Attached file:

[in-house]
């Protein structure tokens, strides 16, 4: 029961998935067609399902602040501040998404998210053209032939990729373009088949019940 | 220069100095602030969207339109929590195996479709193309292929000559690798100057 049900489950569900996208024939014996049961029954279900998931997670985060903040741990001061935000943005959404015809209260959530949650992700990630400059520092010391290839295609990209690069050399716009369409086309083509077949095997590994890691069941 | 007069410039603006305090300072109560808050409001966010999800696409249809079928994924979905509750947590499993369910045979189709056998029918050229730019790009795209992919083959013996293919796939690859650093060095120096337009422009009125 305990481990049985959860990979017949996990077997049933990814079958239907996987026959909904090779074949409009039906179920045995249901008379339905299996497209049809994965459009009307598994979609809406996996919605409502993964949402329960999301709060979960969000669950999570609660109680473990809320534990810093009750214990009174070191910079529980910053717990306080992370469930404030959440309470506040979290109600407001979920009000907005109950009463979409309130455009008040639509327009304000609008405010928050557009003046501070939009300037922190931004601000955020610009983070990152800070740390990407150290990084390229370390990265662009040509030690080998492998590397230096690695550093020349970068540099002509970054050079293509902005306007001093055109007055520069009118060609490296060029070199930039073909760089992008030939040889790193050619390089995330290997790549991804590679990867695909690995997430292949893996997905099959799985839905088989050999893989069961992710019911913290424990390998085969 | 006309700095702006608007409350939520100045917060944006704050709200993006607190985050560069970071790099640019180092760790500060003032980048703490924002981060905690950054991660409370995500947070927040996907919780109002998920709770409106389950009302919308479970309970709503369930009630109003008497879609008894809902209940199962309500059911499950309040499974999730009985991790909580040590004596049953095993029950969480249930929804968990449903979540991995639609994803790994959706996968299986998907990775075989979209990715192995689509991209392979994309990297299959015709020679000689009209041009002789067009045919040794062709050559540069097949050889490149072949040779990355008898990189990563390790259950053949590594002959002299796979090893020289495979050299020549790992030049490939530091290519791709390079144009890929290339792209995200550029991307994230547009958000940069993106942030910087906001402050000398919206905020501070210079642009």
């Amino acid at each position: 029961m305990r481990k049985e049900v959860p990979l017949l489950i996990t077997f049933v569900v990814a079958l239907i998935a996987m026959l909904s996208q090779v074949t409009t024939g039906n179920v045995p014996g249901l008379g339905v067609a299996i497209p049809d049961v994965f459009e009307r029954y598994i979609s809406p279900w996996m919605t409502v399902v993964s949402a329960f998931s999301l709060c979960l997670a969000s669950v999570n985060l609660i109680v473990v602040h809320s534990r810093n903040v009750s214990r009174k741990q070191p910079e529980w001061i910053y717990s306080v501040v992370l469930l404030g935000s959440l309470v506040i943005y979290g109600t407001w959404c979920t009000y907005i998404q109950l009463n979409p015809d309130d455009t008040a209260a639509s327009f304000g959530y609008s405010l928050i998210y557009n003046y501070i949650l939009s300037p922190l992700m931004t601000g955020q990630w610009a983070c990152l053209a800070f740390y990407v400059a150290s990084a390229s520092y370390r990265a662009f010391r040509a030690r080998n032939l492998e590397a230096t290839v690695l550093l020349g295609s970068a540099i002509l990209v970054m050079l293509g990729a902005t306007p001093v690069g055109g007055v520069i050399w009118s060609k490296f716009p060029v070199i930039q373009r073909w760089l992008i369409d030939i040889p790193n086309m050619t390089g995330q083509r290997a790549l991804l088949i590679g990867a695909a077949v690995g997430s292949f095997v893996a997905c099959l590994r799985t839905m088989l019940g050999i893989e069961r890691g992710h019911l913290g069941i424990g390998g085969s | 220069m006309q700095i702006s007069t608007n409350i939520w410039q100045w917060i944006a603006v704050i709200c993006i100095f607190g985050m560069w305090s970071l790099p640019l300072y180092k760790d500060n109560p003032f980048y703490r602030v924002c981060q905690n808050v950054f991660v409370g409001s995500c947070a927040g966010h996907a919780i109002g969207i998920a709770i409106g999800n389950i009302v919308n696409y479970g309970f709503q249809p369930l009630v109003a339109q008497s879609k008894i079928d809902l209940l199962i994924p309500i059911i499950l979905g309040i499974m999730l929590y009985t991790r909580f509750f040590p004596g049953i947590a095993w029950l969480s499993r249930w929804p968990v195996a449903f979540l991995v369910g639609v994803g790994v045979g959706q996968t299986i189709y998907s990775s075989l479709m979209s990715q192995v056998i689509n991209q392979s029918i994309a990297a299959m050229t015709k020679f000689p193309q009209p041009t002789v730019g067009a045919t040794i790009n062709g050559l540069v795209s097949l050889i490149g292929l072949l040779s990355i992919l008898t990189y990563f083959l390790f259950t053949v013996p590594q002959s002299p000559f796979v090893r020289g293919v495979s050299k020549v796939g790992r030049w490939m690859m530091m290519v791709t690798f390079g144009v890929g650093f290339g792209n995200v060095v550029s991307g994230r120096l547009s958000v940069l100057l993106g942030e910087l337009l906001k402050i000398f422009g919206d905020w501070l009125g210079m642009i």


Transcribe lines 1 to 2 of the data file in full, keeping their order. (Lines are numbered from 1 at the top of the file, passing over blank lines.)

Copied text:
[in-house]
């Protein structure tokens, strides 16, 4: 029961998935067609399902602040501040998404998210053209032939990729373009088949019940 | 220069100095602030969207339109929590195996479709193309292929000559690798100057 049900489950569900996208024939014996049961029954279900998931997670985060903040741990001061935000943005959404015809209260959530949650992700990630400059520092010391290839295609990209690069050399716009369409086309083509077949095997590994890691069941 | 007069410039603006305090300072109560808050409001966010999800696409249809079928994924979905509750947590499993369910045979189709056998029918050229730019790009795209992919083959013996293919796939690859650093060095120096337009422009009125 305990481990049985959860990979017949996990077997049933990814079958239907996987026959909904090779074949409009039906179920045995249901008379339905299996497209049809994965459009009307598994979609809406996996919605409502993964949402329960999301709060979960969000669950999570609660109680473990809320534990810093009750214990009174070191910079529980910053717990306080992370469930404030959440309470506040979290109600407001979920009000907005109950009463979409309130455009008040639509327009304000609008405010928050557009003046501070939009300037922190931004601000955020610009983070990152800070740390990407150290990084390229370390990265662009040509030690080998492998590397230096690695550093020349970068540099002509970054050079293509902005306007001093055109007055520069009118060609490296060029070199930039073909760089992008030939040889790193050619390089995330290997790549991804590679990867695909690995997430292949893996997905099959799985839905088989050999893989069961992710019911913290424990390998085969 | 006309700095702006608007409350939520100045917060944006704050709200993006607190985050560069970071790099640019180092760790500060003032980048703490924002981060905690950054991660409370995500947070927040996907919780109002998920709770409106389950009302919308479970309970709503369930009630109003008497879609008894809902209940199962309500059911499950309040499974999730009985991790909580040590004596049953095993029950969480249930929804968990449903979540991995639609994803790994959706996968299986998907990775075989979209990715192995689509991209392979994309990297299959015709020679000689009209041009002789067009045919040794062709050559540069097949050889490149072949040779990355008898990189990563390790259950053949590594002959002299796979090893020289495979050299020549790992030049490939530091290519791709390079144009890929290339792209995200550029991307994230547009958000940069993106942030910087906001402050000398919206905020501070210079642009």